– Elizabeth Wagner, CFRE
Vice President, Development[/push]
Everyone loves a winner.
It’s as true in philanthropy as in sports. When you talk about your organization’s successes, people want to participate.
Sometimes nonprofits are too good at telling their donors all about their needs: how little headway is being made on a key issue, how many people haven’t been helped. There’s a place for this information, of course. It just isn’t the core of your message.
Think, instead, about sharing success stories. How powerful to talk about someone whose life was changed by your work! The more that stories are on a human scale, the better. Of course, sometimes you’ll have to redact names or key details in order to honor a promise of confidentiality, but that doesn’t mean that the core of the story can’t be used.
How to get these success stories? Every organization has some. Ask the people closest to the work. Keep stories fresh by identifying new ones every few months, and share them – in your newsletter, with your volunteers and board members, whenever you can. That way, by the time you ask someone to give, they are accustomed to thinking of your work as successful.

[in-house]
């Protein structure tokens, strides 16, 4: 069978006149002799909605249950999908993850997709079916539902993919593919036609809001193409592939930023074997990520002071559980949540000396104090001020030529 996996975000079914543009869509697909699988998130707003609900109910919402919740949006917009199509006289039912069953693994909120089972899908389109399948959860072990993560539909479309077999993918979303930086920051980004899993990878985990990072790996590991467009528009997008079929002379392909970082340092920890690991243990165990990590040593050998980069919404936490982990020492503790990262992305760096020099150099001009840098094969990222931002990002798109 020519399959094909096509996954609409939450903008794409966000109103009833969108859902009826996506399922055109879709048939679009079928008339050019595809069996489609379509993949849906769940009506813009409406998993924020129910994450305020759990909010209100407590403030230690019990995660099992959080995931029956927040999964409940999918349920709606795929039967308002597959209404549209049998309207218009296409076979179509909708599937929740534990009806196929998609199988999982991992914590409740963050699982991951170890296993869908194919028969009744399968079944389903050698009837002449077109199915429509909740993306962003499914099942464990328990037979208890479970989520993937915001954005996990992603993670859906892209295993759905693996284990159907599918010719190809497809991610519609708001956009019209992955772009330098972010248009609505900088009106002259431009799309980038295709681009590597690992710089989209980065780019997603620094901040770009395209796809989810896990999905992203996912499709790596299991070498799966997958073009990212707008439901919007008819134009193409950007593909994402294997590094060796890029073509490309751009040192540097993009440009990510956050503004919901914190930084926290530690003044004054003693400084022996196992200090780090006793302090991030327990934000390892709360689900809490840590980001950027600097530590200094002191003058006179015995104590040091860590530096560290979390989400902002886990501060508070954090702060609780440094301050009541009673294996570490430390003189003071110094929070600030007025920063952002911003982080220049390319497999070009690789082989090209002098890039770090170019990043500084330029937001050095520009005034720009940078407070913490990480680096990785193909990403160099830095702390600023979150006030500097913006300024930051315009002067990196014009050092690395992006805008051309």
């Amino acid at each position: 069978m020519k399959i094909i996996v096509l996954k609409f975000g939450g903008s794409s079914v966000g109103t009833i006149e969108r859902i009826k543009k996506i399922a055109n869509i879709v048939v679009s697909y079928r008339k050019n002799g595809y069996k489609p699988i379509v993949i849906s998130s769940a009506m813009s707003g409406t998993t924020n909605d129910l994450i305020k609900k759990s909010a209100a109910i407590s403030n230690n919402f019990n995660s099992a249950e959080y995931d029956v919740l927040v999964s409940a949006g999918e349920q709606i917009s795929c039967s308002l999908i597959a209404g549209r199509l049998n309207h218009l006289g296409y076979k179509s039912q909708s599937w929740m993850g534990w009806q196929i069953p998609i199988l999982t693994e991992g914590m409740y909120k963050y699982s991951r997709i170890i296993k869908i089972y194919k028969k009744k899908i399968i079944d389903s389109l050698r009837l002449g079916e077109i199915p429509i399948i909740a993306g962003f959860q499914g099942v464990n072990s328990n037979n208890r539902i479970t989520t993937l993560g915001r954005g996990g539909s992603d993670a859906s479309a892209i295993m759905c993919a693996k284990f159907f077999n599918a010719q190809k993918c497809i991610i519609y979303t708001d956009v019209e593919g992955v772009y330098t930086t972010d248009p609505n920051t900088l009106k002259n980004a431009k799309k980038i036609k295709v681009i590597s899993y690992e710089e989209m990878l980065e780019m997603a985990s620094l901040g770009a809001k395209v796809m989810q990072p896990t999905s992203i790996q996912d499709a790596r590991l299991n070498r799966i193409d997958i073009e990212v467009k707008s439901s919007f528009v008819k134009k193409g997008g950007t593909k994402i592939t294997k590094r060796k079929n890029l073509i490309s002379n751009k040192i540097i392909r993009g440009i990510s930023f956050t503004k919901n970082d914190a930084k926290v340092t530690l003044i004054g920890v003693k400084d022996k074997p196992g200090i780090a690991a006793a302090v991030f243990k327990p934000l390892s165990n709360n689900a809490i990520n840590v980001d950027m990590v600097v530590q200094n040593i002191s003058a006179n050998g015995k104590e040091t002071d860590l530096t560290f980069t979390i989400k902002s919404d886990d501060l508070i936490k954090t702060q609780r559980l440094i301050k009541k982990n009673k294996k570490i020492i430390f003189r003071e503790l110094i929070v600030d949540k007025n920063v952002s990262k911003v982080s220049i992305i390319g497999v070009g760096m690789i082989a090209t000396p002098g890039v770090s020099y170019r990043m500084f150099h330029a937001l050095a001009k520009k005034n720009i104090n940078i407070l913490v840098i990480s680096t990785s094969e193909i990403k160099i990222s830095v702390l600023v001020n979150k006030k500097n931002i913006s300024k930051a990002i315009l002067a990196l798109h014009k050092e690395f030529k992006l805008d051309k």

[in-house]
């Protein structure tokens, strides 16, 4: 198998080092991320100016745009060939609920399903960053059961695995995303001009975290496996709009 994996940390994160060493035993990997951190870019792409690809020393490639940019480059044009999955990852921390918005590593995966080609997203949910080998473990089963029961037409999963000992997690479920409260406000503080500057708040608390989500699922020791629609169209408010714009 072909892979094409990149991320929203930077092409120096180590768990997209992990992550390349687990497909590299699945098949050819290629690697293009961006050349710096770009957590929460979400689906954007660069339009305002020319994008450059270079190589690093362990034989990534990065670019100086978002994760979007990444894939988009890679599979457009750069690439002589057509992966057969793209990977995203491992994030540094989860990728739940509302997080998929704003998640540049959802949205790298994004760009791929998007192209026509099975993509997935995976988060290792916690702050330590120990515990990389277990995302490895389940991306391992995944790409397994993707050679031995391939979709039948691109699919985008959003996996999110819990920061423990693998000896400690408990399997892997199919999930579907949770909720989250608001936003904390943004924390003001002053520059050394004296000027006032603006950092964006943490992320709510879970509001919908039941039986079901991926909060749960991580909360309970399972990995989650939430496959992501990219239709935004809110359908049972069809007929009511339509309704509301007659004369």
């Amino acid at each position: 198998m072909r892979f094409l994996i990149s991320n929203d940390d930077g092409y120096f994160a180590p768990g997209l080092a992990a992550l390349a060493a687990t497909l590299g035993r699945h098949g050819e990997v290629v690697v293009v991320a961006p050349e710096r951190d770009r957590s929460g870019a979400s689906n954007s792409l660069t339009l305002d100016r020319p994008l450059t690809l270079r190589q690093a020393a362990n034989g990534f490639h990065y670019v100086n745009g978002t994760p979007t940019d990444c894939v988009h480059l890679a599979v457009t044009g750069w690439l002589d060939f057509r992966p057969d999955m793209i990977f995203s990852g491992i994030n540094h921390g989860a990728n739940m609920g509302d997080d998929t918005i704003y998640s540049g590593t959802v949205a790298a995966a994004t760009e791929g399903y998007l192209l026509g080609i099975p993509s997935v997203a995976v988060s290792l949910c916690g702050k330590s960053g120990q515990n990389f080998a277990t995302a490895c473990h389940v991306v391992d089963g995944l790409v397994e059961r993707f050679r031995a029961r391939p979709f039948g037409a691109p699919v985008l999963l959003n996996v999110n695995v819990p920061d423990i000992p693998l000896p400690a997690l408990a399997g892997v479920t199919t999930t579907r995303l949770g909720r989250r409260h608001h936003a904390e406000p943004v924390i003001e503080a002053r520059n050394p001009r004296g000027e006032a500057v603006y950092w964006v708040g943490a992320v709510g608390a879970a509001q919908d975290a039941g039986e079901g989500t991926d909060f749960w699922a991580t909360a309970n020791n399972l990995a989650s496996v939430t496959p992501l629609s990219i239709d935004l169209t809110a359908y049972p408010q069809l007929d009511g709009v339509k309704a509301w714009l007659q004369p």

How, then, to share a real need? Be candid. Be concise. Whenever you talk about a need, also identify the solution, and be clear about why your organization is a key part of that solution.
Most of all, train your ambassadors – the people who talk about your work in the public sphere, including staff, board and volunteers – to share your success stories. They are your most powerful fundraising, and friend-raising, tool.
Next week, we’ll talk about what makes a great success story, so stay tuned.